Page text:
The development of lentil derived protein–iron complexes and their effects on iron deficiency anemia in vitro†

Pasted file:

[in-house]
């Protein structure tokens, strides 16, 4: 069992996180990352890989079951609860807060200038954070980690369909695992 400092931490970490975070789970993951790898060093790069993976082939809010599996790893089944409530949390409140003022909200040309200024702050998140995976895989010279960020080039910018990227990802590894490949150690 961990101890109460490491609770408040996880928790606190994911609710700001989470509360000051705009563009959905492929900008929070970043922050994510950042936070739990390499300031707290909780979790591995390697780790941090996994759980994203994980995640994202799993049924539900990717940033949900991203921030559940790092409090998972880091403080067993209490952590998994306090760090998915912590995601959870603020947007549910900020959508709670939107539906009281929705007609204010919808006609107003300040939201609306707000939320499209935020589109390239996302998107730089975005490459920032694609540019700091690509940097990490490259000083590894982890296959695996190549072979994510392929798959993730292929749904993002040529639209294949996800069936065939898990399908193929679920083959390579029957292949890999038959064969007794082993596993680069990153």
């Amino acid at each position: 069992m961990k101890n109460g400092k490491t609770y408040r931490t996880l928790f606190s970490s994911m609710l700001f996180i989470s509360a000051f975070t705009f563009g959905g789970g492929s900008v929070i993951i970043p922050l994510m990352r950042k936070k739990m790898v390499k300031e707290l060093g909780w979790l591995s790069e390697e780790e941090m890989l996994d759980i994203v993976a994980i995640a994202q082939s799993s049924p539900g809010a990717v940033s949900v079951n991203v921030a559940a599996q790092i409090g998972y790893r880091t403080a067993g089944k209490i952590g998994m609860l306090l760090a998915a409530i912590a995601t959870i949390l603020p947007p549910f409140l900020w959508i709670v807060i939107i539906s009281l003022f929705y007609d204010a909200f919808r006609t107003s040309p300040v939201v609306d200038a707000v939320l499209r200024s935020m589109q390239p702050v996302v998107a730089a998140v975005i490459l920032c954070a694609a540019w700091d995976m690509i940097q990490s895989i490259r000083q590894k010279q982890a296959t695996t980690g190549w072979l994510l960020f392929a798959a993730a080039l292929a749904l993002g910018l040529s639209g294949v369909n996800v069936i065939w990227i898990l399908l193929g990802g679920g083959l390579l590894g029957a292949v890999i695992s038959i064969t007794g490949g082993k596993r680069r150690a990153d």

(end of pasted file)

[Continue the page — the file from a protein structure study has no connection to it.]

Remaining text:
Iron deficiency anemia (IDA) is the most common nutrient-dependent health problem in the world and could be reversed by commercially available iron supplementation. The form of iron supplement is important due to its toxicity on the gastrointestinal system (GI), so the development of new dietary strategies might be important for the prevention of IDA. It has been shown that plant-based proteins bind to iron and might decrease the free form of iron before absorption and increase iron bioavailability. Thus, we aimed to form lentil derived protein–iron complexes and to test the functional properties of hydrolysed protein–iron complexes in anemic Caco-2 cell line. Our main findings were that (i) lentil derived proteins had the capacity to chelate iron minerals and (ii) hydrolysed protein–iron complexes significantly reduced the mRNA levels of iron regulated divalent metal transporter-1 (DMT1), transferrin receptor (TFR), and ankyrin repeat domain 37 (ANKRD37) marker genes that were induced by iron deficiency anemia. The current findings suggest that hydrolysed protein–iron complexes might have functional properties in iron deficiency anemia in vitro. Further in vivo studies are necessary to show lentil derived proteins and iron might be used as supplements or food additives to reduce the risk of iron deficiency anemia.